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Trade tensions drive French wine and spirits exports up

French spirits exports recorded a “significant increase” of 8.8% last year amid geopolitical tension and uncertainty.

Cognac exports grew by 6.6% in volume last year

Data from trade body the Fédération des Exportateurs de Vins & Spiritueux de France (FEVS) showed that spirits exports reached €4.7 billion (US$5.1bn) with “stable volumes” at 53 million cases. French wines and spirits exports hit €14bn (US$15.1bn) in 2019, an increase of 5.9%. Wine shipments grew 4.4% to €9.3bn (US$10bn).

The trade body warned that this increase was due to “anticipation shipments by business operators, in an international context of strong trade tensions and uncertainty”.

“The 2019 positive result must not be misinterpreted: international political environment and trade tensions had a severe effect on French wines and spirits exports, suggesting 2020 will be a challenging year”, said Antoine Leccia, president of FEVS.

Looking across spirits, Cognac grew by 6.6% to 17.8m cases and increased by 11.4% in value to €3.4bn (US$3.6bn). Armagnac grew by 0.4% in volume and 7.9% by value.

Vodka decreased by 3% to 11.8m cases and increased by 4.2% in value. Liqueurs dropped by 0.1% to 3.98m cases and decreased by 0.5% in value.

Calvados fell by 2% to 256,486 cases and dropped by 4.2% in value. Other wine-based spirits decreased by 0.2% to 9.6m cases and increased by 0.2% in value.

Vermouths and wine-based beverages grew 12.6% to 2.6m cases and increased 20.8% by value.

In the US, French wines and spirits exports grew by 16% in value and 5.5% in volume to €3.7bn (US$4bn).

In total, the export balance grew 8.5% to €12.7bn (US$13.7bn), “consolidating the sector’s position as France’s second largest trade surplus”.

Trade tensions

FEVS said that after a “promising first half”, export sales primarily grew due to “operators’ anticipation strategy related to the transatlantic trade tensions”.

“Uncertainties” around the Brexit negotiations resulted in French wines and spirits exports growing by 4.4% to €1.4bn (US$1.5bn) in the UK.

Sales in EU markets rose 3.7% to €4.7bn (US$5.1bn). The economic slowdown in China and political tensions in Hong Kong hit turnover with a 3.1% drop across the China, Hong Kong and Singapore zone.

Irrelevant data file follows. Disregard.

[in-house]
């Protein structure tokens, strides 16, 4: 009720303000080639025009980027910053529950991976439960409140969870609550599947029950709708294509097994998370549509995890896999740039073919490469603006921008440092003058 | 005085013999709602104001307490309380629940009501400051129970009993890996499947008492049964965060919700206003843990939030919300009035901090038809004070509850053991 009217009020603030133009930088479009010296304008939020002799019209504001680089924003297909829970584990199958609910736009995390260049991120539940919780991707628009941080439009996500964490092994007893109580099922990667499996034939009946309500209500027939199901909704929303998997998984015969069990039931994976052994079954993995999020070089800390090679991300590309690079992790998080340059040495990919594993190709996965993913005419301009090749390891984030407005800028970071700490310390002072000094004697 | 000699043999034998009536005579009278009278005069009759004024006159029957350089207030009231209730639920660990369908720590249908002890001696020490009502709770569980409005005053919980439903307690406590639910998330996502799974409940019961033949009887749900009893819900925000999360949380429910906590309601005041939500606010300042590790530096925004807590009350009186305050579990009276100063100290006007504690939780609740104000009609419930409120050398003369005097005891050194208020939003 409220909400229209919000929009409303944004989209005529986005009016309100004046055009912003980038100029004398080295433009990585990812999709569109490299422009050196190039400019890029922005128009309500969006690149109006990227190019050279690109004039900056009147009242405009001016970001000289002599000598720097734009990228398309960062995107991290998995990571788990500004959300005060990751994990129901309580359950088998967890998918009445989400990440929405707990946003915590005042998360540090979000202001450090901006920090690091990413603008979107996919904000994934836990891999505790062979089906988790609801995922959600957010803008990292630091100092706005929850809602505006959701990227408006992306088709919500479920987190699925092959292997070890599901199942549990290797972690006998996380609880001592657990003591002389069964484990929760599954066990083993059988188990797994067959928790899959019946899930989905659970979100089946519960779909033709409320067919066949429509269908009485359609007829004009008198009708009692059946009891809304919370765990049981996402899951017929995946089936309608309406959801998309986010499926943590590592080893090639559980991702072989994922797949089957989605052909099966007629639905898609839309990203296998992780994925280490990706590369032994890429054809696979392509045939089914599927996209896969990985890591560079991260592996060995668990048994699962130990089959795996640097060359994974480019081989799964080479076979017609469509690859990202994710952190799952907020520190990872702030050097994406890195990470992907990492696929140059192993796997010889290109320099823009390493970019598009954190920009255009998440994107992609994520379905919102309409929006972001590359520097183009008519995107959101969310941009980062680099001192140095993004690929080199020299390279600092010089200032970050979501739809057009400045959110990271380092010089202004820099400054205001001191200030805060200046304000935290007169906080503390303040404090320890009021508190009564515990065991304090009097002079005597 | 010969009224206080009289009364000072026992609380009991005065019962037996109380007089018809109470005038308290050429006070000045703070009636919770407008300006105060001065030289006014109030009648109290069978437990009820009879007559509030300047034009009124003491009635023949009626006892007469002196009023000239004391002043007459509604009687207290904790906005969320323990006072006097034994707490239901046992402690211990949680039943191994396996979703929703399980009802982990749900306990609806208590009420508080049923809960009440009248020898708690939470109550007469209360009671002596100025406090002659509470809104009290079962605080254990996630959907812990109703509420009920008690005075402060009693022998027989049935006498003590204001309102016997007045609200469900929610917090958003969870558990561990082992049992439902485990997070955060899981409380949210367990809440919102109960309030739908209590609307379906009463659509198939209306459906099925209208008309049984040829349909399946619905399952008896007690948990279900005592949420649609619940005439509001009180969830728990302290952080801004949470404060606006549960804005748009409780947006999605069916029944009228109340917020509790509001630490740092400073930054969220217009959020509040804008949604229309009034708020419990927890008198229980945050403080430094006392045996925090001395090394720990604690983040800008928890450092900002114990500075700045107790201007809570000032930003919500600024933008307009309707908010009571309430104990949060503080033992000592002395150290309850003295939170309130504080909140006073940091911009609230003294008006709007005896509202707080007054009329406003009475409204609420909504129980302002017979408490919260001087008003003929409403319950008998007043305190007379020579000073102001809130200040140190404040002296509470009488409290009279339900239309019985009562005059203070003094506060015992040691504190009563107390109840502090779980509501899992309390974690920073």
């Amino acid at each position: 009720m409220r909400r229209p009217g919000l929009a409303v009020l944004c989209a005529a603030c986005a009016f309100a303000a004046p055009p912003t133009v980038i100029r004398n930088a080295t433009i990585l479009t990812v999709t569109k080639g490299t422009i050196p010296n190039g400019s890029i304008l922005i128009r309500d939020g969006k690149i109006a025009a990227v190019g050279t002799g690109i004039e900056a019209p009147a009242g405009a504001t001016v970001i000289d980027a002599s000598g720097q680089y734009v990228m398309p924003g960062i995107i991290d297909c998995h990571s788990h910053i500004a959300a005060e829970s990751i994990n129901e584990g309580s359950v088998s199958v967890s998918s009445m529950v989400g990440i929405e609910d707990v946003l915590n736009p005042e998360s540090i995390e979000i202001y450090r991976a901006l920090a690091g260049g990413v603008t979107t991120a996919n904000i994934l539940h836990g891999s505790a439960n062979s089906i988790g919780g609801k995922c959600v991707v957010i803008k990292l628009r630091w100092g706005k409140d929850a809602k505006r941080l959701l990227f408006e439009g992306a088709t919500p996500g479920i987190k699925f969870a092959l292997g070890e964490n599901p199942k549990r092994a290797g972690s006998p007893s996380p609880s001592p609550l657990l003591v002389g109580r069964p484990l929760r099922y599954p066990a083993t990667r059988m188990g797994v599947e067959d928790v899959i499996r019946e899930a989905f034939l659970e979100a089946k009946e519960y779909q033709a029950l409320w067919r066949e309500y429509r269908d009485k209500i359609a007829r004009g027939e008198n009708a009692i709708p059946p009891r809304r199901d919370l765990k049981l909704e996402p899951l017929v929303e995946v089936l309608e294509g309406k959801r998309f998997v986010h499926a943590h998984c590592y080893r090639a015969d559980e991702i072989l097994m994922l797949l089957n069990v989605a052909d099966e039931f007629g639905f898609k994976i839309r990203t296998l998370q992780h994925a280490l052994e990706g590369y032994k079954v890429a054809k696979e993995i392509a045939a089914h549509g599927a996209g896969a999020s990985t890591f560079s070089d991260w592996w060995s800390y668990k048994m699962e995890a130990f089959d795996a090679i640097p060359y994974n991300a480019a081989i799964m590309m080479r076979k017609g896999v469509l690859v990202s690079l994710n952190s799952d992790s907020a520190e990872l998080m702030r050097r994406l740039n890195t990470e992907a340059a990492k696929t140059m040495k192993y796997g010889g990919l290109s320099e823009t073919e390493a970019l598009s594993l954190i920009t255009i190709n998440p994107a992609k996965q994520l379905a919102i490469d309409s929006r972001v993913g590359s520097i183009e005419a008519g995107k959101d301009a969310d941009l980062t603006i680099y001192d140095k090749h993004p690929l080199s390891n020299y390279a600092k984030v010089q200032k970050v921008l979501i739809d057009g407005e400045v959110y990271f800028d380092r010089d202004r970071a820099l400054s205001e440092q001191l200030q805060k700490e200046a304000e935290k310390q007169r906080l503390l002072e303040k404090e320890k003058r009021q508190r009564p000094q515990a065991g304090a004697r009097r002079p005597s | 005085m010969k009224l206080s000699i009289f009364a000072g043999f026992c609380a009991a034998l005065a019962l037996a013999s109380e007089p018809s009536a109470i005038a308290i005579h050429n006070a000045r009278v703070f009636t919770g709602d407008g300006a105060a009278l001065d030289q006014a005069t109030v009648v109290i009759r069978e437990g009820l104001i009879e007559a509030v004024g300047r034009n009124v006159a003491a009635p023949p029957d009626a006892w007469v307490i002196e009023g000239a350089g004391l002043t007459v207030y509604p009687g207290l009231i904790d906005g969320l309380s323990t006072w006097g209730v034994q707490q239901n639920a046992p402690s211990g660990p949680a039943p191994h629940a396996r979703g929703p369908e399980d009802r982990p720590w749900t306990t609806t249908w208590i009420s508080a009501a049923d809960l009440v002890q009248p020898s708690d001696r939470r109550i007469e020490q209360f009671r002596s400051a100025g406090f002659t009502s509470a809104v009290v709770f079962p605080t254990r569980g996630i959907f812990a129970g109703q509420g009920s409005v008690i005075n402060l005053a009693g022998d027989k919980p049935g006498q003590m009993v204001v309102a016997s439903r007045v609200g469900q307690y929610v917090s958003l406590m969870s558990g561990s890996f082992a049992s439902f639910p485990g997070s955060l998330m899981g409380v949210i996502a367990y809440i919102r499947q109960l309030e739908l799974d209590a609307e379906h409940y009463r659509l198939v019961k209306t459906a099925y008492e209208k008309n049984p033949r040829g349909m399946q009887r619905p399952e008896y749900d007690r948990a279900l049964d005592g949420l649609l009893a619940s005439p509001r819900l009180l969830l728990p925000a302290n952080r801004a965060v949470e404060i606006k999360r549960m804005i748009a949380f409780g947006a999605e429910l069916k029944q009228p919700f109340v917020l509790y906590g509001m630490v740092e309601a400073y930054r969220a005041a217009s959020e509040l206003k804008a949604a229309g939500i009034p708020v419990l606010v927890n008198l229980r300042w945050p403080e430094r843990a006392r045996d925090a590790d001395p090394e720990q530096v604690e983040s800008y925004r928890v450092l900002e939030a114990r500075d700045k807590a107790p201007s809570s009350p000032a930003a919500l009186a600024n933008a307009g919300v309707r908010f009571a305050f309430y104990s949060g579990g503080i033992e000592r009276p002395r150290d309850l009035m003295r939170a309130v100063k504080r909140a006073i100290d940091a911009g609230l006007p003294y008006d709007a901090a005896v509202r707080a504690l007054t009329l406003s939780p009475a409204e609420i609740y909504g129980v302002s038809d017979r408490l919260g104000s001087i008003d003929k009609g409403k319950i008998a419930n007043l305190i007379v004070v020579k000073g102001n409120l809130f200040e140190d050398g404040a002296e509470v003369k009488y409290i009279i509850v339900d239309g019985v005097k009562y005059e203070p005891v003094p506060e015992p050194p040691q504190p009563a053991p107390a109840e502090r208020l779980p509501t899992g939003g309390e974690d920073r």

“Certainly, there are some reasons for satisfaction. For example, our exports to Japan increased by 10% following the entry into force of the EU-Japan trade agreement in February 2019,” added Leccia.

Leccia said the “international environment creates a high‐risk situation for our exports” in the top three markets of US, UK and China, which alone account alone for 50% of overall sales.

On 2 October, the US government revealed its intentions to impose a 25% import tariff on EU goods, including single malt Scotch whisky, single malt whiskey from Northern Ireland, liqueurs and cordials from Germany, Italy, Spain, Ireland and the UK and wine. The dispute is over civil aircraft subsidies.

“Obviously, the situation appears most worrying – and consequently most urgent – on the US market,” added Leccia.

“Arbitrary sanctions imposed on our industry as of October 18, 2019 threaten our growth on the world’s leading market. This will have significant long‐term repercussions on exporting companies and, more broadly, on the 500,000 wine industry stakeholders.

“Without a prompt and significant action from public authorities, the sanctions will have even more impact in 2020.

“It is now essential for our government to provide practical solutions to the demands addressed by our industry since October 2019, including the creation in emergency of a €300 million compensation fund. It is time for the government to shoulder its responsibilities towards our industry.”

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